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They Want More Money!

The risk to the bottom line poised by recent OEM strikes should be carefully considered and any good risk management plan should include not only getting out in front of any problems in the supply chain but also the potential disruptions that could occur in human resource management.

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As the automotive world watches the GM strike and the disruption it caused, I thought it might be timely to delve into how this effects our automotive aftermarket world. Though systemic strike-related problems for our non-GM dealer body may be a bit harder to quantify, any analysis of the consequence on the employees at the dealership level should consider the following areas:

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“I want more money” — UAW negotiators pointed to record profits as part of the reasoning behind striking and demanded better bonuses and pay for all workers including temporary workers. This is not lost on dealership employees, especially those not part of organized labor. Do you have a management plan in place as it relates to promotion/demotion and cost of living pay raises? ? Is the plan being utilized? 

“I demand more money” — Our team of risk managers has seen an uptick in employment-related insurance claims (demands) as employees launch action against our insured dealers for failure to promote and even retaliation lawsuits when employees are terminated for cause but believe it is because they sought a promotion. Does the employment practices liability policy you have in place cover some of these newer causes of action? Have you had an independent review of the policy?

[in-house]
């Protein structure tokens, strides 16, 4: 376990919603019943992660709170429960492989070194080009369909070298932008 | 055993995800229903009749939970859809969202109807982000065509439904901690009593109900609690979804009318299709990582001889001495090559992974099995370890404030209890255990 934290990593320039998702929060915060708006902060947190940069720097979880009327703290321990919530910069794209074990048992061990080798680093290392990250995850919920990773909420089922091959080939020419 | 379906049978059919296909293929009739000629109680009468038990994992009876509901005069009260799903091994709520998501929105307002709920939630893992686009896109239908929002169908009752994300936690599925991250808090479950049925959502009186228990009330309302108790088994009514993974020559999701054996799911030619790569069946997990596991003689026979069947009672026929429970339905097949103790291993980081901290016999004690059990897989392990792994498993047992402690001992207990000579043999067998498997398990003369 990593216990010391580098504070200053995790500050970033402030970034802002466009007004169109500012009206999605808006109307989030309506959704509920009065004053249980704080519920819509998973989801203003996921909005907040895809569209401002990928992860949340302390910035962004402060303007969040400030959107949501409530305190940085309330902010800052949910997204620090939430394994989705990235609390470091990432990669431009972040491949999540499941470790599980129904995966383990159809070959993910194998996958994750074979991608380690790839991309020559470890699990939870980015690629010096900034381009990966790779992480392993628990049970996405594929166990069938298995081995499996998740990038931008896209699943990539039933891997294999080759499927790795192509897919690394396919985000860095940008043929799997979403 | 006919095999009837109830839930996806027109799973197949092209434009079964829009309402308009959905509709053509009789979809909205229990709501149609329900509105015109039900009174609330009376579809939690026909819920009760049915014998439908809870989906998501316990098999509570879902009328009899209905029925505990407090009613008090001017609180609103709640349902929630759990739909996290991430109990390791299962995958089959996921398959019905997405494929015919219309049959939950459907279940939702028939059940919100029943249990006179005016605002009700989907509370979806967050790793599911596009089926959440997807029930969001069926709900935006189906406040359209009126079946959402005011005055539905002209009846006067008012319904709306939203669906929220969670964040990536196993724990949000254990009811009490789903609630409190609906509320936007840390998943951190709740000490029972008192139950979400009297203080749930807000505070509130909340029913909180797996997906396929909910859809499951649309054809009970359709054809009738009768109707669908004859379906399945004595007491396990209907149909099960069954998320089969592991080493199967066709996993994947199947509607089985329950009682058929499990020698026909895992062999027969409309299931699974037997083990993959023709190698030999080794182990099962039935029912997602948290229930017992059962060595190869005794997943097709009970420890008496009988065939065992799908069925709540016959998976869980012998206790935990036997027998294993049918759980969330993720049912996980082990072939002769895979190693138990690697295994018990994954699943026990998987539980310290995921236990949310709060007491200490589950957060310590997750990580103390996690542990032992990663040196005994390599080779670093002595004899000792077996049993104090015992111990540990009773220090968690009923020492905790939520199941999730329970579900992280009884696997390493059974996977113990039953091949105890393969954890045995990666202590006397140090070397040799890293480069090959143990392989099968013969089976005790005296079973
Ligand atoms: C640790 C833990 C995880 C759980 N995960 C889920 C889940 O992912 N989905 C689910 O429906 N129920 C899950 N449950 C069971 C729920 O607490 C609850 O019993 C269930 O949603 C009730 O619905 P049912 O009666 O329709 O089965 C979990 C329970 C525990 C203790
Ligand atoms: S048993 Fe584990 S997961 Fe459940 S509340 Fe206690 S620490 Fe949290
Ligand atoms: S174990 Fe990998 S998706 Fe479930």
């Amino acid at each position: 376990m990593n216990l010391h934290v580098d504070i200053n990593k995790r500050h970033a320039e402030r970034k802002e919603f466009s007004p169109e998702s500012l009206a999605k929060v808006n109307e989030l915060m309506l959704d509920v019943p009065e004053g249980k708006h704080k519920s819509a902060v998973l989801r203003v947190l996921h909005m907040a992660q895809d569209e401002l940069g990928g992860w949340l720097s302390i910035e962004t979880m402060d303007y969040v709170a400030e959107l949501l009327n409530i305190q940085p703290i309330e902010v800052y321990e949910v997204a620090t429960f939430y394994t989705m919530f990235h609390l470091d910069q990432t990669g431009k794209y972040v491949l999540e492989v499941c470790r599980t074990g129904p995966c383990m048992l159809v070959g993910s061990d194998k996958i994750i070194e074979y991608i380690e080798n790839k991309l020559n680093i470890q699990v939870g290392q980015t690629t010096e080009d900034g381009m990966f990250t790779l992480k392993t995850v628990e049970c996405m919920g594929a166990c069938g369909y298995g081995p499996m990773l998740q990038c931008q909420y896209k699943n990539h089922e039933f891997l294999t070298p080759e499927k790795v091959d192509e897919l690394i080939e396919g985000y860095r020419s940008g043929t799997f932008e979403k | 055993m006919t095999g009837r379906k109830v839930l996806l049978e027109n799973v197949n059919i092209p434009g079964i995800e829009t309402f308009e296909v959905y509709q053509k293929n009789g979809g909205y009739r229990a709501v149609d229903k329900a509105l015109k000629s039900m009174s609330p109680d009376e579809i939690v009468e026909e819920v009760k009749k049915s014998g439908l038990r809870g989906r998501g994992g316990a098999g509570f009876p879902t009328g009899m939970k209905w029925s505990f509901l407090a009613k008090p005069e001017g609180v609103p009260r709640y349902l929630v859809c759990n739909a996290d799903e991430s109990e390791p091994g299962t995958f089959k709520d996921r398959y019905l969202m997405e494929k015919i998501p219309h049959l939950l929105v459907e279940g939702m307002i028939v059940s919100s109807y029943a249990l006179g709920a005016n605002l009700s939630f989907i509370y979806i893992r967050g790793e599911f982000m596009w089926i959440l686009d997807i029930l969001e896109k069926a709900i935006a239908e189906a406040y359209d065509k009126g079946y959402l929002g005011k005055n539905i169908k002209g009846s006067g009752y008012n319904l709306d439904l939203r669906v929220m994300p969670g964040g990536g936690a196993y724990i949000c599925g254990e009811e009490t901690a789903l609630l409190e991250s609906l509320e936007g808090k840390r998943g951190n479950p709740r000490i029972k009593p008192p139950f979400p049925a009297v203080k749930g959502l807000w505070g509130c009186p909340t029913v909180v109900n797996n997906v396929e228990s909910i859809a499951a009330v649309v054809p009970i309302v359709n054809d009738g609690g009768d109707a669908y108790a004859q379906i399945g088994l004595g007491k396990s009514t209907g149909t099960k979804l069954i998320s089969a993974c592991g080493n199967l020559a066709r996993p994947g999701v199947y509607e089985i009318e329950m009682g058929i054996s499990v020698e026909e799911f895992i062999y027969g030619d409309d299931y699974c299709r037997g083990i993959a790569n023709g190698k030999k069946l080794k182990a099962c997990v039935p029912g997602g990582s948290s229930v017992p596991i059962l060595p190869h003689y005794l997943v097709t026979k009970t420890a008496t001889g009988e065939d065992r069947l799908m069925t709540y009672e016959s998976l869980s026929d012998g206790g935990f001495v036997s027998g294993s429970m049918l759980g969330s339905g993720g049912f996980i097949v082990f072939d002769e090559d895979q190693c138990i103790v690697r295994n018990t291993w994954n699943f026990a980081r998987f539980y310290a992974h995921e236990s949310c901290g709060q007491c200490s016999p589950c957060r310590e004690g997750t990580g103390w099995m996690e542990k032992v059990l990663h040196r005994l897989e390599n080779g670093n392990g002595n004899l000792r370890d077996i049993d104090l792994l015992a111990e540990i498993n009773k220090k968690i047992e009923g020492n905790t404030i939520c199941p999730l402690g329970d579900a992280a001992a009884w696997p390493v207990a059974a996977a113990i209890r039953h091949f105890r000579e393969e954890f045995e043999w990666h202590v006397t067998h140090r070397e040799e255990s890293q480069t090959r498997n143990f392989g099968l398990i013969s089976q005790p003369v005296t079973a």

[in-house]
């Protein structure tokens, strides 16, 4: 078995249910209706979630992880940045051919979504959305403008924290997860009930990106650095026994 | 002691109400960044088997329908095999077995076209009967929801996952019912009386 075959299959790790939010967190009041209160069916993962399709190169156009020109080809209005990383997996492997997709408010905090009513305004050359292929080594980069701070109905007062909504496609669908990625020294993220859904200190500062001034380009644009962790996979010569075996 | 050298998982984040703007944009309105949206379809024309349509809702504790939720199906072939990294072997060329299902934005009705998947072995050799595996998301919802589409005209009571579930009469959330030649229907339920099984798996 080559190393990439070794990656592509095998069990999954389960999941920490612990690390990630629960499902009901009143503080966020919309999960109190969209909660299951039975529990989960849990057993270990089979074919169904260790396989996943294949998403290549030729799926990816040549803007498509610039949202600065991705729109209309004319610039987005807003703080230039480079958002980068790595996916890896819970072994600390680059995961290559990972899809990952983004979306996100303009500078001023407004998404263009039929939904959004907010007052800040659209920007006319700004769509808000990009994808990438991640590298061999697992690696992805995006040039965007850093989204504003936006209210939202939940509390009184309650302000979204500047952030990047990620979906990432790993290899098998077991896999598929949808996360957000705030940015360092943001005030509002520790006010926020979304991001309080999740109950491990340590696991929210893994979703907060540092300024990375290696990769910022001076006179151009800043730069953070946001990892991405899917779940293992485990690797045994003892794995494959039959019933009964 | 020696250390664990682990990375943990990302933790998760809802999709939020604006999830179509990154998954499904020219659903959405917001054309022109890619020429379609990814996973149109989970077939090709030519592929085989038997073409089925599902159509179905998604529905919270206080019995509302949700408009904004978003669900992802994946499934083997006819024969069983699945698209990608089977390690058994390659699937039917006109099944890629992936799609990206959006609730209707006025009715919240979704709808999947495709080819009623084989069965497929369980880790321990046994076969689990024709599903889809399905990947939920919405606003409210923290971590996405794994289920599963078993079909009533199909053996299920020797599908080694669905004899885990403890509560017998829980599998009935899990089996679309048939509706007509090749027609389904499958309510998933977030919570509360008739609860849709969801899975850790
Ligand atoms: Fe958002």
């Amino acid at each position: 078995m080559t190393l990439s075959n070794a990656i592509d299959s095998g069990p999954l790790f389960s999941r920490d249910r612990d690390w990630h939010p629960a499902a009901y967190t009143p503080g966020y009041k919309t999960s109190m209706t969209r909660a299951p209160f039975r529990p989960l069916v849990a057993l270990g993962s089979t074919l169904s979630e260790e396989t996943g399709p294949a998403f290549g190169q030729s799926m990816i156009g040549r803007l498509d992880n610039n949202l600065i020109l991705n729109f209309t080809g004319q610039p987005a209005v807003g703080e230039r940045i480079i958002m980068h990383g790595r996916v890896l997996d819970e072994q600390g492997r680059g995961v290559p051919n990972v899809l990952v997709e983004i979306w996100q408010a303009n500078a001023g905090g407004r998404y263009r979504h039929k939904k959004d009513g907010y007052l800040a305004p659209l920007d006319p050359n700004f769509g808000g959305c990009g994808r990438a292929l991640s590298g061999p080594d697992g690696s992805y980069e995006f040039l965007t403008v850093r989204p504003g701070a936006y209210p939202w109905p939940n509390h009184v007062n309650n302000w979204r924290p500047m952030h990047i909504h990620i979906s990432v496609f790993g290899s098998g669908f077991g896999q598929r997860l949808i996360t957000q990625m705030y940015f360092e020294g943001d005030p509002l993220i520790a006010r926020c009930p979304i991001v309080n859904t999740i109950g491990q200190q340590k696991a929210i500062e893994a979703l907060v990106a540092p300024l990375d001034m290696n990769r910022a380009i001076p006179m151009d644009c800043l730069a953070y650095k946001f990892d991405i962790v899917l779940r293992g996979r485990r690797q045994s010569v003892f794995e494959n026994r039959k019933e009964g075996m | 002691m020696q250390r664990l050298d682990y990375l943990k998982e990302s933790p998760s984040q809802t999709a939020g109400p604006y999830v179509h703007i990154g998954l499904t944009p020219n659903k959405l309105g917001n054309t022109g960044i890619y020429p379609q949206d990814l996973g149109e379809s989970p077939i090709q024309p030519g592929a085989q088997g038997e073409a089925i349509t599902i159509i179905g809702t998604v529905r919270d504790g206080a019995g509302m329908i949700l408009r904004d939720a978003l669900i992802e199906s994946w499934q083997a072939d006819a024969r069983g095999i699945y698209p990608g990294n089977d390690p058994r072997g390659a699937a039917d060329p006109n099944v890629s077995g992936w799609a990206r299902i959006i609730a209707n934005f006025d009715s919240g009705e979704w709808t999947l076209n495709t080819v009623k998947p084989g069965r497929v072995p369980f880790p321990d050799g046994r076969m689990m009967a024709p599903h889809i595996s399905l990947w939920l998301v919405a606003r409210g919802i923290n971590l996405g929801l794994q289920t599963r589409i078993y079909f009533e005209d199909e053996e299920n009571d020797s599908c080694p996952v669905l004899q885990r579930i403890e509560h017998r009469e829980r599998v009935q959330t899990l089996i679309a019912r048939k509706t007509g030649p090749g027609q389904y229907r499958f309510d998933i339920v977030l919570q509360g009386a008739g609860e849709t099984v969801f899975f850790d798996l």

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“My pay is affected” — Fixed operations personnel who have pay tied to the ability to turn revenue from the garage or sales and sales management personnel may experience a slowing of sales (thus income to them) as parts and new car inventory become scarcer due to the strike. 

Insurance claims data shows us the single largest risk facing any business is the risk posed by employees. Human capital accounts for a whopping 68% of all business insurance losses. With the other 32% being fires and natural disasters. After all, it’s employees driving the car that gets totaled, it’s employees who forget to tighten lug nuts or oil pan drain plugs and it’s the employees who have to heal broken bones. 

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The risk to the bottom line poised by recent strikes should be carefully considered and any good risk management plan should include not only getting out in front of any problems in the supply chain but also the potential disruptions that could occur in human resource management.

Click here to view more solutions from Nate Tallarino and Anthony Grace RMS.

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